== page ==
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Local artist’s latest exhibition set to swarm Nevada Museum of Art



Elaine Parks, Crickets, 2008-09, clay. Courtesy of the artist.
Elaine Parks, Crickets, 2008-09, clay. Courtesy of the artist.
Tuscarora, Nev., sees its fair share of insects each year as an annual invasion of Mormon crickets engulfs the small town, population 13. For resident and artist Elaine Parks, the infestation is an event she anticipates with both deference and dread, illustrated in her upcoming exhibition Swarm at the Nevada Museum of Art opening Saturday, Dec. 19.

Consisting of over 1,000 larger-than-life-sized clay crickets, Swarm will encircle viewers much like the insects that take over Parks’ town. Covering the entire floor of the intimate Small Works Gallery, the clay crickets will gather and climb the walls mimicking their counterparts’ ascent of homes, highways and vegetation encountered along their annual march.

A former associate of the Tuscarora Pottery School, Parks moved to Tuscarora in 2000 after receiving her MFA from California State University, Los Angeles in 1999. Parks soon discovered that the town, located about 50 miles north of Elko in the northeastern region of Nevada, is just one of many small towns across the American West that braces for the insects’ visit each year. After hatching in the spring, the insects–known formally as shield-backed katydids–spend all summer marching and eating their way through northern Nevada and western Utah until coming to a stop to lay their eggs and die.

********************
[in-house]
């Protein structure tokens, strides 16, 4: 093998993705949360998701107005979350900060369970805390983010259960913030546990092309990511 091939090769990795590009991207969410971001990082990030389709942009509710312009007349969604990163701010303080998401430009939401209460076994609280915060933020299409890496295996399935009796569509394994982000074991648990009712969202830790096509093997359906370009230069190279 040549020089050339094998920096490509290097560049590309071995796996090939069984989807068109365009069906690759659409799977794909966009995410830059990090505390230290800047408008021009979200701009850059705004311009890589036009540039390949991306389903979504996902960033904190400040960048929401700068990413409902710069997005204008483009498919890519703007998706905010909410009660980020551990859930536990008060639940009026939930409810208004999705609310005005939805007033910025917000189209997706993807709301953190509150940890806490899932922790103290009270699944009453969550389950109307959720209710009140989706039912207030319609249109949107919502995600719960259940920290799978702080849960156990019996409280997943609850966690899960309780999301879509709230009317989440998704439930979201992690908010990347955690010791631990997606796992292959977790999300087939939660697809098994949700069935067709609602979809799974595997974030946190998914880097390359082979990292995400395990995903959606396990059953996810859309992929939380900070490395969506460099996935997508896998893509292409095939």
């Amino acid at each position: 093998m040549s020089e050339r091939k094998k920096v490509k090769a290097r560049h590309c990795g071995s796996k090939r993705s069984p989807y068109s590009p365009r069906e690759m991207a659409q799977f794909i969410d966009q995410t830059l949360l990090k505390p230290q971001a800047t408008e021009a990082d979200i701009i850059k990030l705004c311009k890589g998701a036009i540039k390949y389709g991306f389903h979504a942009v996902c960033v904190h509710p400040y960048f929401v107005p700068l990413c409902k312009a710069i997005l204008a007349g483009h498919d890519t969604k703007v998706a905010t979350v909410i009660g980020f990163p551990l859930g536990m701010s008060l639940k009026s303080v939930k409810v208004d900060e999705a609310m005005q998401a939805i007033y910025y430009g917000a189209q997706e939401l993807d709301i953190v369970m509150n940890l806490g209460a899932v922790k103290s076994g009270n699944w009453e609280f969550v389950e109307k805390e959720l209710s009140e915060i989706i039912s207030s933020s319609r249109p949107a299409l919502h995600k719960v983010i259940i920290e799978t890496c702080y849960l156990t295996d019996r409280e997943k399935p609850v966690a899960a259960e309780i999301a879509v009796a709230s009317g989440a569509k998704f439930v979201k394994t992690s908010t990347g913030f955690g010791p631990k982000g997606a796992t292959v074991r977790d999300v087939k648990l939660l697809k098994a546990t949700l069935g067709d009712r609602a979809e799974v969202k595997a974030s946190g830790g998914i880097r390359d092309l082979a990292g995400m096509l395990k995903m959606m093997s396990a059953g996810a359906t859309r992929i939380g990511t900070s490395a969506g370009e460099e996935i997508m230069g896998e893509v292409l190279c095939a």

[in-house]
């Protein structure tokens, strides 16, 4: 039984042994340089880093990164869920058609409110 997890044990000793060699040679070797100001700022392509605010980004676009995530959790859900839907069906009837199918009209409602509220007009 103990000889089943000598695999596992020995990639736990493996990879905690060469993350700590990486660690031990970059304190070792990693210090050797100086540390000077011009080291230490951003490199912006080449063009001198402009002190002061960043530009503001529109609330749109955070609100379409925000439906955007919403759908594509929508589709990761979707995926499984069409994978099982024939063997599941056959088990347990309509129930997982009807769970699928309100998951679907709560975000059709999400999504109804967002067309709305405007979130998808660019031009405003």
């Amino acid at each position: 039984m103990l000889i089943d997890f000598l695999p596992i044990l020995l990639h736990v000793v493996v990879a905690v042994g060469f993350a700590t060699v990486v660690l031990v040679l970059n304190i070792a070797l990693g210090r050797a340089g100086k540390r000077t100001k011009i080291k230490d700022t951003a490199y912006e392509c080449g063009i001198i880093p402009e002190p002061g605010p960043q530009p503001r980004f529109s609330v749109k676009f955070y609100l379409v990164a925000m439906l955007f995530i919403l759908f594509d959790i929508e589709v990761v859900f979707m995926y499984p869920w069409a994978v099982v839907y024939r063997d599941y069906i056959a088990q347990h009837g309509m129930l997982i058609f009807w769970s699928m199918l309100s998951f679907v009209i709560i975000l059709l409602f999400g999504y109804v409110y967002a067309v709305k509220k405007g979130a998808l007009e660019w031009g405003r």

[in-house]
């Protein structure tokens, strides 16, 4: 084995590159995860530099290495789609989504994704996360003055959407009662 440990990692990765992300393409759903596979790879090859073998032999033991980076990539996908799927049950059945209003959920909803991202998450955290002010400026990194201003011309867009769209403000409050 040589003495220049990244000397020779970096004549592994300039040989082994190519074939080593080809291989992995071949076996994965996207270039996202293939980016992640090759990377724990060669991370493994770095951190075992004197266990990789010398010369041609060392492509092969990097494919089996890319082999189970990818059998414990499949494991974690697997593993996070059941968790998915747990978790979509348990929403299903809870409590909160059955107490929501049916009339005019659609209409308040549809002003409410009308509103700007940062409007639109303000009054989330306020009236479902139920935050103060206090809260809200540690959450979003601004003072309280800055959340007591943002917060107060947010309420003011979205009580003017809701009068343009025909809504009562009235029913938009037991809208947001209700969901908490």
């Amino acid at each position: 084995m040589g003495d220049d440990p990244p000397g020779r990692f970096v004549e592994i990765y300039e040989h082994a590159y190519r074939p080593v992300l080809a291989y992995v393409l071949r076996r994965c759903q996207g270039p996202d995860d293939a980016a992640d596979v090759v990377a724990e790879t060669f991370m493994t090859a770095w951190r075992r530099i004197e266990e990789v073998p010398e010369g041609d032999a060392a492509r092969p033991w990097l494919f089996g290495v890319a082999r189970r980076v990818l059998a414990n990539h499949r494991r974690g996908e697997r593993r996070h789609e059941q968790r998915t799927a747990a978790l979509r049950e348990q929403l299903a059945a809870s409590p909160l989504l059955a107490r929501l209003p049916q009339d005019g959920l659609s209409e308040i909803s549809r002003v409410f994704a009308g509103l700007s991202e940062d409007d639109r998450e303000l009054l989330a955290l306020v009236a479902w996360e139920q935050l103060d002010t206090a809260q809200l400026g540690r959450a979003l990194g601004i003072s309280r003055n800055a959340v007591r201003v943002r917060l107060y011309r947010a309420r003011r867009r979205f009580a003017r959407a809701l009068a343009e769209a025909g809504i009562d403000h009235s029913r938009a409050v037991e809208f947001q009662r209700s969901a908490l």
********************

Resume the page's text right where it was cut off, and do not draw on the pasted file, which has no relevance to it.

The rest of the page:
Swarm: Elaine Parks is on exhibition Dec. 19 through March 14 at the Nevada Museum of Art. Guided tours are available free, with admission or membership, each Thursday (except First Thursday) at 6 p.m. and Saturdays and Sundays at 1 p.m. Space is limited to a first-come, first-serve basis. Reservations are not needed. Spanish language tours are available by reservation at 775.329.3333 ex.253.

The Nevada Museum of Art is a private, non-profit organization supported by the generosity of its membership as well as by sponsorships and grants. Through creative programming and scholarship, the museum provides the opportunity for people to encounter, engage and enjoy a diversity of art experiences.  The museum is open Wednesday through Sunday, 10 .am. to 5 p.m., late on Thursdays until 8 p.m.  The galleries, museum store and Café Musée are closed on Mondays, Tuesdays and national holidays.

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